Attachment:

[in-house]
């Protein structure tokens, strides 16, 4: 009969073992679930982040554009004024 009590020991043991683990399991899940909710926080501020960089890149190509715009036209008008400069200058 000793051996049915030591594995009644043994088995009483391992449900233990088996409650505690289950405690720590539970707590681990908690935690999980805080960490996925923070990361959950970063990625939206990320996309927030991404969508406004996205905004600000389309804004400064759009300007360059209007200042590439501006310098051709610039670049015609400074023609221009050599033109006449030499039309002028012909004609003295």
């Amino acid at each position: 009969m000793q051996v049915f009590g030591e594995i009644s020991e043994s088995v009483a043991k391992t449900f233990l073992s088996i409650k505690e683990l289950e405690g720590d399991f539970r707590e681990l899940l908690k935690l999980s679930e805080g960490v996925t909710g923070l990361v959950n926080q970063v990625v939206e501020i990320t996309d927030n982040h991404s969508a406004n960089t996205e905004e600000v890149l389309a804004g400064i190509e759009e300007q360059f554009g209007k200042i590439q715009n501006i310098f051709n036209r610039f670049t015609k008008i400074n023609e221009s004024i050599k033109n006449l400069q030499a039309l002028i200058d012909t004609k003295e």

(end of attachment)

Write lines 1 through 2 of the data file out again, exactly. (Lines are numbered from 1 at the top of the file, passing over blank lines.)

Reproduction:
[in-house]
């Protein structure tokens, strides 16, 4: 009969073992679930982040554009004024 009590020991043991683990399991899940909710926080501020960089890149190509715009036209008008400069200058 000793051996049915030591594995009644043994088995009483391992449900233990088996409650505690289950405690720590539970707590681990908690935690999980805080960490996925923070990361959950970063990625939206990320996309927030991404969508406004996205905004600000389309804004400064759009300007360059209007200042590439501006310098051709610039670049015609400074023609221009050599033109006449030499039309002028012909004609003295």